The landlord and the man

(A bit of rhyming nonsense)


“A pint of ale, landlord please.  I’m dying of thirst; down on my knees.”

“But where are you from, I beseech and implore.  I’ve never seen you in this pub before.”

“From the back of beyond I find myself here, to drink my fill of your premium beer.”

“Be a pleasure to serve you my good man, I’ll pull you a pint as fast as I can.  And how is your health, may I venture to ask?  Please do tell whilst I draw from this cask.”

“Betwixt and between, this way and that.  Feel a bit lonesome; could do with a chat.”

“Chatter away, chatter all day; stand here and chatter as long as you pay . . .  for the drink of course; the chatter is free. Chatting is cheery for you and for me.”

“Does everyone here speak in rhyme?  The place I come from, it’s considered a crime.  Be nice to find some like-minded folk, who won’t want to treat me as a big joke.”

“No fear of that in this pub of mine.  If you wish to stay longer, I’ll invite you to dine.  We serve a hot platter of meat and three veg; the finest in town, I give you my pledge.”

“A plump roast bird would be very nice; garnished with herbs, sprinkled with spice. It sounds oh-so tempting, but I can’t sit alone, with no one to help me pull the wish-bone.”

“I must agree, that wouldn’t be fun.  I’ll call the others as soon as they’re done.  They’re repairing the dam in yonder creek.  It’s developed a crack and beginning to leak.”

“Landlord sir, you’ve been very kind, but I need to tell you my head’s misaligned.  Since the first light of day and to my chagrin, this muddled brain has been in a spin.  So in conclusion, and before I depart, some words of sanity let me impart.  I see no others, I see no dam, are you sure you’re not as mad as I am?”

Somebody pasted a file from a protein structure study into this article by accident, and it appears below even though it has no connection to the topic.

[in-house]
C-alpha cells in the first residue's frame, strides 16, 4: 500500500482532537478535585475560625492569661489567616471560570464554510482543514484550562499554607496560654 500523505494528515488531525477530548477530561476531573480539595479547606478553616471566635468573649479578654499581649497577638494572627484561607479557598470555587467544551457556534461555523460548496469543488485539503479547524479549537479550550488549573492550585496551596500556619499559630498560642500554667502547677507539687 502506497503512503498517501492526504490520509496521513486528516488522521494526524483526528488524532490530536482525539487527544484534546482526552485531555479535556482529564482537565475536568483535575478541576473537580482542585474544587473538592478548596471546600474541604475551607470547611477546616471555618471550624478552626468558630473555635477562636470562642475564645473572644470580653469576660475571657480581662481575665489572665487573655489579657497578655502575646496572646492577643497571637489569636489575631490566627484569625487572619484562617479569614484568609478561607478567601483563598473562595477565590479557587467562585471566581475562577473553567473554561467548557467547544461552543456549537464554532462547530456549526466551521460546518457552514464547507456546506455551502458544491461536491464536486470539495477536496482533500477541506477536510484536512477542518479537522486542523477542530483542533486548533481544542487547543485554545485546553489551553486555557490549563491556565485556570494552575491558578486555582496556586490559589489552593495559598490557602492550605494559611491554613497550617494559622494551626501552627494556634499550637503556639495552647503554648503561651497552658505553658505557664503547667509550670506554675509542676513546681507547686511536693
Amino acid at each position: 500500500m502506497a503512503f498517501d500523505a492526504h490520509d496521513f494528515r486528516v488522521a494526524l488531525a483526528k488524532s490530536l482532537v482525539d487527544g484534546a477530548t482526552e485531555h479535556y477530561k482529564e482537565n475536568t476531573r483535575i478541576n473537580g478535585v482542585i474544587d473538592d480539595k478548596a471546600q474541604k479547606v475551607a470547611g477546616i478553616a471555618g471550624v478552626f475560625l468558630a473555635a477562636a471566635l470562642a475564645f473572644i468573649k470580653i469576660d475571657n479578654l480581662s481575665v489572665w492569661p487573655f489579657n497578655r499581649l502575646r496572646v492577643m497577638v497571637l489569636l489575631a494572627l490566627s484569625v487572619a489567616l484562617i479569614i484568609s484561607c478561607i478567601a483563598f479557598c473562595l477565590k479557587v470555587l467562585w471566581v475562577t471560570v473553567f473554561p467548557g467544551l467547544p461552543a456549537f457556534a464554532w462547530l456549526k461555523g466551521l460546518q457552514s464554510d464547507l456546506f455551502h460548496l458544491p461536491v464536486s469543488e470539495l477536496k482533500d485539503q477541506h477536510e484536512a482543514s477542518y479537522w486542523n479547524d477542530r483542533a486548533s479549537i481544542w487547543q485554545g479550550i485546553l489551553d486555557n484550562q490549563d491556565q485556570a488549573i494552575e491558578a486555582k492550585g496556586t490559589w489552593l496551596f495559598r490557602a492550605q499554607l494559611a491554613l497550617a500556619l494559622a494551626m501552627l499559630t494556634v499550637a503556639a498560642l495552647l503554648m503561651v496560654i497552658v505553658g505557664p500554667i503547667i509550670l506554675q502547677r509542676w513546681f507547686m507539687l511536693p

Star-crossed lovers



Will Shake was the first cousin of Milk Shake, the owner of the Hampton Diner.  Will, was a frequent visitor to his cousin’s establishment and mostly sat alone in the furthest corner where he had a good view of all the other patrons.  He enjoyed watching courting couples, holding hands across the table whilst gazing longingly into each other’s eyes.

On one occasion, a pretty young girl wearing a floral dress, puffed out by many layers of petticoats, left her companion and skipped jauntily into the lady’s room.  When, after a long time she did not re-emerge, her eager beau became concerned.  He approached the door on which hung a gold star partly obscured by a large cross.  He stopped, straining to listen for any sound from inside.  Eventually, he could restrain himself no longer, and called out in a loud voice, “Juliet, Juliet, wherefore art thou Juliet?” 

The door burst angrily open and an enraged Juliet emerged, “That’s supposed to be my line, stupid.  I never want to see you again!”